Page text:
Wirth's law

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Wirth's law

"Software slows down faster than hardware speeds up," coined by Nicklaus Wirth, Swiss computer scientist, who developed Pascal as well as other programming languages. It refers to the software bloat of modern applications and operating systems. Although the CPU clock in modern computers is thousands of times faster than the first personal computers in the late 1970s, applications often run at the same speed as they did back then.

Faster, But...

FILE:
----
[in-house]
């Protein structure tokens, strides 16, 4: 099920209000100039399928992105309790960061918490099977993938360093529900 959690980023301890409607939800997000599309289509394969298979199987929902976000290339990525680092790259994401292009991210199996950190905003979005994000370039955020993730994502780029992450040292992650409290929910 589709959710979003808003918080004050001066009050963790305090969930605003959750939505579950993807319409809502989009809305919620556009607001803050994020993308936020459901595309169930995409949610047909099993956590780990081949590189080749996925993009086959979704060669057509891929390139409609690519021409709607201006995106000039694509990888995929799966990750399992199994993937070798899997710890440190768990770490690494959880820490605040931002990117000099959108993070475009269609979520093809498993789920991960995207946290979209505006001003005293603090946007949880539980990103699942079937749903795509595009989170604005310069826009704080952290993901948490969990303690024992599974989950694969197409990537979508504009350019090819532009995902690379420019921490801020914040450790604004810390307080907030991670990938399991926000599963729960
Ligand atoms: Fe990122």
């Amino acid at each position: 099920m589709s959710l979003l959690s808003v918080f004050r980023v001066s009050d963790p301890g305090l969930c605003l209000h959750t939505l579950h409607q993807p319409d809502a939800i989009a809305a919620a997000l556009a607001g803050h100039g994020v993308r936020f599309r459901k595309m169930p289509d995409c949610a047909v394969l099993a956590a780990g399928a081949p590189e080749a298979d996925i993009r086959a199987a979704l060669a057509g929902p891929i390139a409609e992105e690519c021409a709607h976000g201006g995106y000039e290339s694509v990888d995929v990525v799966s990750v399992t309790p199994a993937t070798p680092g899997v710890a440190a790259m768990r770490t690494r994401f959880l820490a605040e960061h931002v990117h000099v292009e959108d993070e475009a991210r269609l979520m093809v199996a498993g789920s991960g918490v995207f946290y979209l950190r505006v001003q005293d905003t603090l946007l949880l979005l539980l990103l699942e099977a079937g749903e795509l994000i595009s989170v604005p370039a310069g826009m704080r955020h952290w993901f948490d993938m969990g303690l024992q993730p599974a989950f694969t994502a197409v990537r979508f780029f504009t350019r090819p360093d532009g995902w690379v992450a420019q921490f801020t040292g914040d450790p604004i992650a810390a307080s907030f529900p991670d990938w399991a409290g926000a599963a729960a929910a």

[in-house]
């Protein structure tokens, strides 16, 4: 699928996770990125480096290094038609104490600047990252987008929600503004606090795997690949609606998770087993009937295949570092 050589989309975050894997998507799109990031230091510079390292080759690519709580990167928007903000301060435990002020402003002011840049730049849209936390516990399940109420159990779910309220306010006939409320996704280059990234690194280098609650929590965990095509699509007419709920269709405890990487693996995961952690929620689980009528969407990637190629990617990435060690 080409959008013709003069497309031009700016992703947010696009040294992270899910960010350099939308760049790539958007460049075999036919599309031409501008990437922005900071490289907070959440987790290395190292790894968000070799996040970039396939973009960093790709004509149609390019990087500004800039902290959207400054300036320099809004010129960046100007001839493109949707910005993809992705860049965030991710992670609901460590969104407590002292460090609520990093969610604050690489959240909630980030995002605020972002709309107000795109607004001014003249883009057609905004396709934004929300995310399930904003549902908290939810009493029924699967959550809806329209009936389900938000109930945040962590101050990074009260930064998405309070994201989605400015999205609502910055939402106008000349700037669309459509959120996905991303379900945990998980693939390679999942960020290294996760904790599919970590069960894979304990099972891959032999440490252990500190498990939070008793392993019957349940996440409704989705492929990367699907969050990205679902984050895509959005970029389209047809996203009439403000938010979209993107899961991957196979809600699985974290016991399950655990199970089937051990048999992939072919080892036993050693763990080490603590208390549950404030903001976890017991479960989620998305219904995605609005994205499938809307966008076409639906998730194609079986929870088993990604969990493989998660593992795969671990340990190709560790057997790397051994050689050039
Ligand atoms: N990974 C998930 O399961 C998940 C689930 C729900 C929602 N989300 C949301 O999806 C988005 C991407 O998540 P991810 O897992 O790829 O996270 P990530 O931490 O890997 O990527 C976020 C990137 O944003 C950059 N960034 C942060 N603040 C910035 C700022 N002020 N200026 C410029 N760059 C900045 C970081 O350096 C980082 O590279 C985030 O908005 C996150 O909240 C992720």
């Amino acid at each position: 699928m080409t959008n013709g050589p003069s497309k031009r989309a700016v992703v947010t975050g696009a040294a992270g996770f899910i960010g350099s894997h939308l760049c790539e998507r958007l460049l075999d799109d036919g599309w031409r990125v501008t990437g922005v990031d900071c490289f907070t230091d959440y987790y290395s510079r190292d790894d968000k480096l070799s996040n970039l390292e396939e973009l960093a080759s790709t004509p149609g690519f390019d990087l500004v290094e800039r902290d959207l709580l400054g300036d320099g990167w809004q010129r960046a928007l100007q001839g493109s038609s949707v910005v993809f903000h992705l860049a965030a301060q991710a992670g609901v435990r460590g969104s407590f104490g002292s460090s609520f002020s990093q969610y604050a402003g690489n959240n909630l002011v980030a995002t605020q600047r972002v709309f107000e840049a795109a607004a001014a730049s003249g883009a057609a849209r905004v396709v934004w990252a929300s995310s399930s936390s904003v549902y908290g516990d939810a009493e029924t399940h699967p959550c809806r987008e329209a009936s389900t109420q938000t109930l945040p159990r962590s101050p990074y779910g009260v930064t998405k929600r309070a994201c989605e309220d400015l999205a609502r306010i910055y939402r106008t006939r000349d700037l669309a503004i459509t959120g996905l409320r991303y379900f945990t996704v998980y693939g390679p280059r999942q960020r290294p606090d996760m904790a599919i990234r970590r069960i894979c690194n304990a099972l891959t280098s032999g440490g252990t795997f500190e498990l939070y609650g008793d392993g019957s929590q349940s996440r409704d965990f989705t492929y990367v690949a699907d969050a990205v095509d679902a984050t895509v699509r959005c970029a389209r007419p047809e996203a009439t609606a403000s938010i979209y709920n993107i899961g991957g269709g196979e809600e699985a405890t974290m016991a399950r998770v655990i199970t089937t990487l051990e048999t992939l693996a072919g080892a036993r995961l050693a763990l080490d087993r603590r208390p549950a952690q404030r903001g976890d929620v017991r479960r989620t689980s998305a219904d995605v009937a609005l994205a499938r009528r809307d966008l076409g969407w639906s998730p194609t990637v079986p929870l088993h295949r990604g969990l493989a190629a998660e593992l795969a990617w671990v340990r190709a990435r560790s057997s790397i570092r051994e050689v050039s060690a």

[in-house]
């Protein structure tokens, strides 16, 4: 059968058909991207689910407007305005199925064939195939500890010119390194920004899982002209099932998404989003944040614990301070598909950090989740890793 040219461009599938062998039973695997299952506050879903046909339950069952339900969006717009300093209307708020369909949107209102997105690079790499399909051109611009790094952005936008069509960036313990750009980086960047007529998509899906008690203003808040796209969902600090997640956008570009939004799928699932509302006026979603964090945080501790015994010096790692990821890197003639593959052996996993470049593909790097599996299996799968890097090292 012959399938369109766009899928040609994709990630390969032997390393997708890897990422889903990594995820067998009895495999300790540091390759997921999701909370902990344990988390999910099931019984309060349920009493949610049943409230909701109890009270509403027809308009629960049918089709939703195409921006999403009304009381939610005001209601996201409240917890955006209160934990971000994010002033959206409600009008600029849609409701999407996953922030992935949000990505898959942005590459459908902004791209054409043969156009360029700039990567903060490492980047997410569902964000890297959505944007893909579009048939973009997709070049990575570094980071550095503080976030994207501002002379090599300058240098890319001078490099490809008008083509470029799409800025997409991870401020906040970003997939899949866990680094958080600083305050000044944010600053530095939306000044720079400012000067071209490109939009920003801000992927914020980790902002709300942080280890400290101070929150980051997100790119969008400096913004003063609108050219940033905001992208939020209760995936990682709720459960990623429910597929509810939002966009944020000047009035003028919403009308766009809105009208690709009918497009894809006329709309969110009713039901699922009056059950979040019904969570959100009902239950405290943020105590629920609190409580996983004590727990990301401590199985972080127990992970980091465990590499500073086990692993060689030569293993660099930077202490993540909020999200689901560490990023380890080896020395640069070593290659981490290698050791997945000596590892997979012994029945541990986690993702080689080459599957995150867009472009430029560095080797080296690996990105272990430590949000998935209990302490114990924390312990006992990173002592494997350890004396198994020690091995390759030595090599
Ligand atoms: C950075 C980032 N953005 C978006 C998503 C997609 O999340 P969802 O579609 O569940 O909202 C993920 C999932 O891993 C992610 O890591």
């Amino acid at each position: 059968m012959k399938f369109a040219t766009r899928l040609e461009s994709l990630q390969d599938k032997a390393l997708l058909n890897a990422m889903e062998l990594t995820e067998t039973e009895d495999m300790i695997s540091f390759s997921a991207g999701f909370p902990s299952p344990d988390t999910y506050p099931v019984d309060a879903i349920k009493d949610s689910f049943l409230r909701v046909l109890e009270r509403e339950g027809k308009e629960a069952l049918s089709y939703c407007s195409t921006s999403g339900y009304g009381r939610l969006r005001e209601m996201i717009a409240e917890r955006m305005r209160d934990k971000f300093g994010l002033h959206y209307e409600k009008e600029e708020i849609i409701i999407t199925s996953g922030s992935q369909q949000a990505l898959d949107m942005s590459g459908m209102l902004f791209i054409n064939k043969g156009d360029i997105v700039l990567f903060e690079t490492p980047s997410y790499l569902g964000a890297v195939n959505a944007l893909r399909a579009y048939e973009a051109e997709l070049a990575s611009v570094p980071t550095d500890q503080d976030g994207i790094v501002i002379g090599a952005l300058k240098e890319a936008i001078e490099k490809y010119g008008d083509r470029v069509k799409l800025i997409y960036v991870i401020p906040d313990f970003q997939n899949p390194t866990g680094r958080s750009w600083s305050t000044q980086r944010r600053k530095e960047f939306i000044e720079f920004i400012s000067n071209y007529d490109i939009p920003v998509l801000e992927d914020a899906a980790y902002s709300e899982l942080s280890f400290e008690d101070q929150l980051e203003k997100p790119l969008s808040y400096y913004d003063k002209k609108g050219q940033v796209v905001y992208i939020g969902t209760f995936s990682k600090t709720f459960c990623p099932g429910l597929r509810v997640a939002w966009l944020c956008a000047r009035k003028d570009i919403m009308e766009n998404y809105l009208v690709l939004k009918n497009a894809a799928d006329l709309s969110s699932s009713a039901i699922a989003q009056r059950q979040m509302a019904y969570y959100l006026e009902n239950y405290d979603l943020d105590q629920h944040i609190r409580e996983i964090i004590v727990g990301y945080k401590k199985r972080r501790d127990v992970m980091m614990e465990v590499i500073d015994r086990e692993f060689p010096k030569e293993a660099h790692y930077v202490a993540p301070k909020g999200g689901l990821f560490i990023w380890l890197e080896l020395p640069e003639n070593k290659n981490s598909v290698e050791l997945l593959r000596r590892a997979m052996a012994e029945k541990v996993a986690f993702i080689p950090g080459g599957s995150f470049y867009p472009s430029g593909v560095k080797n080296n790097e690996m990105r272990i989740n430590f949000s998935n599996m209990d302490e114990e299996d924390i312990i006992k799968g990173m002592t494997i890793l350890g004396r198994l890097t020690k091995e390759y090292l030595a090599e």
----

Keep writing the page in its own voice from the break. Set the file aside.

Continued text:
If applications do run faster, the increased throughput (actual work getting done) is still nowhere near equal to the hardware improvement. For example, rendering a certain image today may be 50 times faster than in the early days, but not a thousand times. See laws and software bloat.
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His career spanned more than five decades, where he contributed to the field as firefighter and battalion chief with Los Angeles County Fire Department (1959-1973), chief of the North Carolina Office of EMS, founding publisher of JEMS Communications (1979-2001) and partner, Page, Wolfberg & Wirth law firm.